What is now a tattoo parlor in downtown Dallas once was a hangout for local teens and later the place where telephone calls were routed into and out of the city.
The building sandwiched between a church and antique store on Main Street was built in 1895 as the J.J. Cooper and Co. Drug Store and Grocery. In 1901, Cooper sold the building to Dr. A. J. Cooper, who used it for a drug store. He sold the store in 1909 to another druggist, Dr. James E. Hanna, who had been running a drug store out of it several years prior to buying it.
Hanna sold the building to Dr. William O. Hitchcock in 1910, and in 1912, a second story was added. It was there that the Gainsborough Telephone Company’s telephone exchange was housed until around 1940. The switchboard was where telephone calls would come in and then be routed to the correct residence or business.
“You would say, ‘Give me No. 9,’ or, ‘Cooper’s Grocery,’ and they would plug it into the right hole. You would know the number you wanted, like Dallas 249. The person who served the longest as telephone operator was Amy Wills,” said Jason Edwards, Paulding County’s historian. Before her, Walter D. Warren was the operator. In 1930, Warren managed the telephone exchange and his wife, Ellie, was an operator.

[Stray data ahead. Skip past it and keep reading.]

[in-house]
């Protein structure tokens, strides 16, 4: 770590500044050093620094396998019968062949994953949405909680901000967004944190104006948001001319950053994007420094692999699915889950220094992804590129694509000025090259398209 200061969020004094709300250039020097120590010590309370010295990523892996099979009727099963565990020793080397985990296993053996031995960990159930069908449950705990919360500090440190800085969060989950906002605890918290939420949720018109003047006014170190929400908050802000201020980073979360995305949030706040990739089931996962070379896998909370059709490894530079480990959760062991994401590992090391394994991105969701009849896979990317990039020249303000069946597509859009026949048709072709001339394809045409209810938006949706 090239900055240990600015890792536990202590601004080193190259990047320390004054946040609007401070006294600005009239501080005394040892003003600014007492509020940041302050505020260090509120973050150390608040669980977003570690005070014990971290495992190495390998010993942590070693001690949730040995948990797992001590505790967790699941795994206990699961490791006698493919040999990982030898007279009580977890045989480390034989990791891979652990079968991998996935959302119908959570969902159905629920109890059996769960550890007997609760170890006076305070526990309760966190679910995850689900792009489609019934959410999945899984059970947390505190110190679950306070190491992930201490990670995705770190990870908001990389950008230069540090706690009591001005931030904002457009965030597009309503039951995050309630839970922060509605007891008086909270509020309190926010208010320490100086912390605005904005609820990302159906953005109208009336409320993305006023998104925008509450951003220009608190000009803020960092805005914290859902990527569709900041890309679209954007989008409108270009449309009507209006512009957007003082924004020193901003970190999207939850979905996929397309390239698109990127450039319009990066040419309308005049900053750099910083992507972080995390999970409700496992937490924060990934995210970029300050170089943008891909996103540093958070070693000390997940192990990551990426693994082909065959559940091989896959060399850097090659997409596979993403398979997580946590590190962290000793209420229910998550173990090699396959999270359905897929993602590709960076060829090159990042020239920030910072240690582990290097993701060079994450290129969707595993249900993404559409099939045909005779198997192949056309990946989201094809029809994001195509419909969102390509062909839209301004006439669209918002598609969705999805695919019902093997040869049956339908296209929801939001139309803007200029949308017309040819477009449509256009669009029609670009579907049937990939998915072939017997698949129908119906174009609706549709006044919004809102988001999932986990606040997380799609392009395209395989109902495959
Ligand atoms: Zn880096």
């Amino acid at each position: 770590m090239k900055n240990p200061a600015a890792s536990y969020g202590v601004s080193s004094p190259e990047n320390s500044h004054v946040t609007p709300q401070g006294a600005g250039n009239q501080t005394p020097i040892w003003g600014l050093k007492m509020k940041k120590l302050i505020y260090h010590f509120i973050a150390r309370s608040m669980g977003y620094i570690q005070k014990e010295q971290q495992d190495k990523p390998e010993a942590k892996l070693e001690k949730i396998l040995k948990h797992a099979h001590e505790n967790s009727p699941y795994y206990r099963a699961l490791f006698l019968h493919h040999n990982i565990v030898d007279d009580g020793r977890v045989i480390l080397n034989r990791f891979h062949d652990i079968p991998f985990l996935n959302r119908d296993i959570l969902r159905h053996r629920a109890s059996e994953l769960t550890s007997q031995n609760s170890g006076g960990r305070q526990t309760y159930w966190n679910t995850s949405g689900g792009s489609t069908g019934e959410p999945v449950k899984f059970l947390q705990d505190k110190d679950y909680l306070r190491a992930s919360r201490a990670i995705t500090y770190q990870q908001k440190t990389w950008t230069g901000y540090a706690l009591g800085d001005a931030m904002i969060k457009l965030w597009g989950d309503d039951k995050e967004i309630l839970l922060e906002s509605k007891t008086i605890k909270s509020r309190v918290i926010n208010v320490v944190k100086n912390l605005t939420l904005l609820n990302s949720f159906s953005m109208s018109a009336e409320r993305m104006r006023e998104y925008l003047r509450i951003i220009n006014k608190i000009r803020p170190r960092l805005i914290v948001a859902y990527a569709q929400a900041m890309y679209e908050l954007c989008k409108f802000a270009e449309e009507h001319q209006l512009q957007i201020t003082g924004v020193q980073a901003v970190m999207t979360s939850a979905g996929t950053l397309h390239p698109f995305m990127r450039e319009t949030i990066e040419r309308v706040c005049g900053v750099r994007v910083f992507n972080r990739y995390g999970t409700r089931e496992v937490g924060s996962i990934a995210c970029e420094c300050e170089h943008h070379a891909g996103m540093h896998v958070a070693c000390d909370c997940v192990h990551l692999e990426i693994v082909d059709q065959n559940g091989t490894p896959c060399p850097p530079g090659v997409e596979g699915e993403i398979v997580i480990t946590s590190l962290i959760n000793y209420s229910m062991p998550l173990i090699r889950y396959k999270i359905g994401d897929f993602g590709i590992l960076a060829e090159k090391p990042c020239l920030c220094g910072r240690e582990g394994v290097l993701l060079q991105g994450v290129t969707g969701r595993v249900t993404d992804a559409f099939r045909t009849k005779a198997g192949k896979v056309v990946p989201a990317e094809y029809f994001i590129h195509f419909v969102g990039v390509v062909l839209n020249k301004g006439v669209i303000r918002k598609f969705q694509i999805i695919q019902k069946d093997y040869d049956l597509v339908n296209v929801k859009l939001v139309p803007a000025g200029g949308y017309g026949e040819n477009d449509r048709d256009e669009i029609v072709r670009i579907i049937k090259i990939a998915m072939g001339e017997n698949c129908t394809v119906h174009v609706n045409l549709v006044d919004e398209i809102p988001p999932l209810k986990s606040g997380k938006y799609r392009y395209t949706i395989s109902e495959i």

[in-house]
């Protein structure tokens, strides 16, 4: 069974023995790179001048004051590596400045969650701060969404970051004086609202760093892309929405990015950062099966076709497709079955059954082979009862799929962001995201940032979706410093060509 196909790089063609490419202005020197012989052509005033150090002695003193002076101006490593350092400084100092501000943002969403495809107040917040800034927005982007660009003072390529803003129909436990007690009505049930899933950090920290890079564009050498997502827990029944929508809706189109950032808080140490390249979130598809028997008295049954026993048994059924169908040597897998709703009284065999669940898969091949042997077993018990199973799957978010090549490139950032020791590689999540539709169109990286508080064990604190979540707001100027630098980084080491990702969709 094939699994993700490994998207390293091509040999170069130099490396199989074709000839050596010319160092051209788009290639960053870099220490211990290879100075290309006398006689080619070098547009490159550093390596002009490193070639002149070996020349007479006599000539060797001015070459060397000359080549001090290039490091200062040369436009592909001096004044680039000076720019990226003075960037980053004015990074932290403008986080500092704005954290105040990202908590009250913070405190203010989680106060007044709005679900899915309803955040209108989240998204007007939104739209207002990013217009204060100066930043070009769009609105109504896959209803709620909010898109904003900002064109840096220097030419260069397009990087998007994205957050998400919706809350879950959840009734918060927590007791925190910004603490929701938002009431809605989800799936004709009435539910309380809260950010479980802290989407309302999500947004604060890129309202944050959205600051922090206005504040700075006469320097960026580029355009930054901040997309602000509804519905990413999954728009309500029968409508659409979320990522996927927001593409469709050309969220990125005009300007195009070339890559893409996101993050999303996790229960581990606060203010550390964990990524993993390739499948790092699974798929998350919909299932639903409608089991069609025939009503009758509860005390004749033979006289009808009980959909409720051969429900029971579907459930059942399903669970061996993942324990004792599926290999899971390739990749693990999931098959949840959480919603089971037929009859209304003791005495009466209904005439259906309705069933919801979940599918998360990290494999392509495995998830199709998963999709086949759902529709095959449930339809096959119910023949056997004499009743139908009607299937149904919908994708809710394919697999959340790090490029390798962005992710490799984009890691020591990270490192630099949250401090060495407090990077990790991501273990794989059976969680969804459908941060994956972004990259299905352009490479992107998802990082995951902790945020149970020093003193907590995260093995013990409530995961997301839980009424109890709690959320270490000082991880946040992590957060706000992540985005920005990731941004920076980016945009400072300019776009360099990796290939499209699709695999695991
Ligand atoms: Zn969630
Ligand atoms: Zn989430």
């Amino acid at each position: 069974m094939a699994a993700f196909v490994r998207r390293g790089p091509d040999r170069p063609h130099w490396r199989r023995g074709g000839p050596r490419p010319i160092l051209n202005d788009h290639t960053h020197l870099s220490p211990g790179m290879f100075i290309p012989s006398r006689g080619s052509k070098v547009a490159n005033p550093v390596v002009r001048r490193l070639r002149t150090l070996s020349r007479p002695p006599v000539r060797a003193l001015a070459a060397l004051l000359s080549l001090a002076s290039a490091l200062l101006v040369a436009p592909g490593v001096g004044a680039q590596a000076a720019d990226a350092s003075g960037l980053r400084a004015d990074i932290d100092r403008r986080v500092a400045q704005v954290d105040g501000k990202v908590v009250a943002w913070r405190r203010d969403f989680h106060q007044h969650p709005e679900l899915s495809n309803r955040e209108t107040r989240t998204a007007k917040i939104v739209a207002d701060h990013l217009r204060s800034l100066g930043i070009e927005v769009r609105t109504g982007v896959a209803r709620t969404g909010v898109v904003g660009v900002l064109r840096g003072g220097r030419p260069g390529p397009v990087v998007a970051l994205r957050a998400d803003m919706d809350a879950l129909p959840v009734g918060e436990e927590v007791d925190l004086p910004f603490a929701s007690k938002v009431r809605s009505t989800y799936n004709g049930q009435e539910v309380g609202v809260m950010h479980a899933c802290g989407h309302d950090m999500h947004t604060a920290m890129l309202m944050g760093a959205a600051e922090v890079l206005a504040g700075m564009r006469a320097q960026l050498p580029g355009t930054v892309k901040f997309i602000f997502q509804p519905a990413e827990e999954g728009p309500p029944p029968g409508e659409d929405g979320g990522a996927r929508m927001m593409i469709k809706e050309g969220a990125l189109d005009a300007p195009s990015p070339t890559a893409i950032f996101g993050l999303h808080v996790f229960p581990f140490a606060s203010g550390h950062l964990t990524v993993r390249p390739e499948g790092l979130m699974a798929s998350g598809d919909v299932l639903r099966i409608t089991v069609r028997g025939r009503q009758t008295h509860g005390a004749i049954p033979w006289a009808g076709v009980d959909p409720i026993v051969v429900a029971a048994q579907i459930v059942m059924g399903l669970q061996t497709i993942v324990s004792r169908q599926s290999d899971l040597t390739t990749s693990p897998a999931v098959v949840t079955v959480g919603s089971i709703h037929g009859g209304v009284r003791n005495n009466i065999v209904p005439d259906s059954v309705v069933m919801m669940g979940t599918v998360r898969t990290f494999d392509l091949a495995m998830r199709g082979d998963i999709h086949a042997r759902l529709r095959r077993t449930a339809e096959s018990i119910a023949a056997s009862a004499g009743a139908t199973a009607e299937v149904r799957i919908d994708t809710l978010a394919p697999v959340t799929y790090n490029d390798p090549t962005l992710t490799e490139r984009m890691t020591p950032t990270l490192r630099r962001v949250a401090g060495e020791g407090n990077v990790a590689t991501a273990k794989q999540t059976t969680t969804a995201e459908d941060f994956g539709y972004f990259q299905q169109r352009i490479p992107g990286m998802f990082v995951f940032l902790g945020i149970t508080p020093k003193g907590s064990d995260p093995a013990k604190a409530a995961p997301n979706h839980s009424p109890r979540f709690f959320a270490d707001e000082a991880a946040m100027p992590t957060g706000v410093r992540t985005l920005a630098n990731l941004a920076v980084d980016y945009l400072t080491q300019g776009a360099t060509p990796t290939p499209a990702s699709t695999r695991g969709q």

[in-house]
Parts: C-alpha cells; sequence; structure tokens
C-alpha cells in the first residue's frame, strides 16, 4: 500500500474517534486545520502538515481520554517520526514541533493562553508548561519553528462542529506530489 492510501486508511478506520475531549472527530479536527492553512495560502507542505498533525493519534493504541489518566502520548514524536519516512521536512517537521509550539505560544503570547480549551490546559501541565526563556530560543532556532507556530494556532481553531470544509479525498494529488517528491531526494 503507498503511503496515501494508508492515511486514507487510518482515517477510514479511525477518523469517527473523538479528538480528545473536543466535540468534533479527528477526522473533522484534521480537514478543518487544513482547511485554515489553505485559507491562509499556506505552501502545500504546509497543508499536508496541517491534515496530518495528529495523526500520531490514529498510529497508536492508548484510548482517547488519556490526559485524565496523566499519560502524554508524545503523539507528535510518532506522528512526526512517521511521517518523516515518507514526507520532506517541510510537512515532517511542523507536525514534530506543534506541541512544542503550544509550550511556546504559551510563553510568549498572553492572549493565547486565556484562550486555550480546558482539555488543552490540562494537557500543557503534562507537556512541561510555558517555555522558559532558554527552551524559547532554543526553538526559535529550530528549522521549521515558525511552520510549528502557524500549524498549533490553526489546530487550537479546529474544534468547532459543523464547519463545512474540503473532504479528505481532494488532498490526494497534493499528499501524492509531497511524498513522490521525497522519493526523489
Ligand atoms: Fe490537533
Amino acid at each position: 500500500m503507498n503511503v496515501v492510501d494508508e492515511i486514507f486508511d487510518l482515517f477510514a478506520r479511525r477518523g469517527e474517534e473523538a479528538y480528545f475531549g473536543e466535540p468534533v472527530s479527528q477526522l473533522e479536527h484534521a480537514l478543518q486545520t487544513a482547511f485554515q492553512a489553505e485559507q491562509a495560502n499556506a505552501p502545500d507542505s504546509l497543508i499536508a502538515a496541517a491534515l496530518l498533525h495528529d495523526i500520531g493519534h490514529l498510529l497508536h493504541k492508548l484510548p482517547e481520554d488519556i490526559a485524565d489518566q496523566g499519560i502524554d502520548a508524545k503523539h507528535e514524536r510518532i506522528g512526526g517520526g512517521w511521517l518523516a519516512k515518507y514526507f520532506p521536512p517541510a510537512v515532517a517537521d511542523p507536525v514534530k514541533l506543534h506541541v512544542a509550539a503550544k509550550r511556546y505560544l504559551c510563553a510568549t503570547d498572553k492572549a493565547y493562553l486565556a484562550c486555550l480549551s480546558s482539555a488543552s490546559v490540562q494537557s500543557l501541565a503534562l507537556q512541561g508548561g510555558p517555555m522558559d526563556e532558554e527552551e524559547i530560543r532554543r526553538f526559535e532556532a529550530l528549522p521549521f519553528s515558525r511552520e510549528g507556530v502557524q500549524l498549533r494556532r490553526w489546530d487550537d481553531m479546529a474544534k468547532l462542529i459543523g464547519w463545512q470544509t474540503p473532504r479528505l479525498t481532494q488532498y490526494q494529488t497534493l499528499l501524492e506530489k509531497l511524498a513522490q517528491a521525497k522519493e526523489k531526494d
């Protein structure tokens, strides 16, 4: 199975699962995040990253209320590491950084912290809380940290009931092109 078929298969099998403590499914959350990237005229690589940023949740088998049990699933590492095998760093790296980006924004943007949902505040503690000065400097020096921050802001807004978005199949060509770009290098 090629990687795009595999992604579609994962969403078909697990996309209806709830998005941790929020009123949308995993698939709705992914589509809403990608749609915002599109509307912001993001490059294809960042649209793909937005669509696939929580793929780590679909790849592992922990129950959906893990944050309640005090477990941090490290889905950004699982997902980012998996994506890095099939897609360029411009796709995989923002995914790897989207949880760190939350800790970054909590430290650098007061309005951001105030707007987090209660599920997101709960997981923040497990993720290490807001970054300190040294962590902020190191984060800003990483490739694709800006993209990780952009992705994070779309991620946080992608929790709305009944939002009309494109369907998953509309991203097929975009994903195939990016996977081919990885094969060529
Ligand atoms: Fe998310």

Hitchcock operated a drug store on the first floor of the building until his death in 1920, at which time it was leased to Dr. Martin T. Marchman, who ran a drug store there until he died in 1926. During the early years when Marchman operated his business, there was a hand-pumped gas pump in front of the store, and gas was 8 cents a gallon.
Around 1930, Mrs. Jesse Estes Bullock used the bottom floor for a café. From 1934-1956, it housed Dunaway Drug Company, which was owned and operated by W.H. Dunaway. In 1956, Dunaway sold the building to Dr. Joe I. Matthews Sr., who ran a drug store with his son, Joe Jr. Throughout the 1960s, the first floor housed drug stores and a dress shop. More recently, it was a thrift store, and now it houses Illustrator Tattoo.
During the years when the building was used as drug stores, it also housed soda fountain. In fact, that is where the bulk of the business came from, Edwards said.
“I know it was before our time, but back in the 50s they were all hanging out at the drug store,” Edwards said. Bud Foster was soda jerk in the 1920s, and in the 1950s, Launa Huff was the soda fountain operator.
And what was once the communications hub of the city and later housed a law office now remains empty.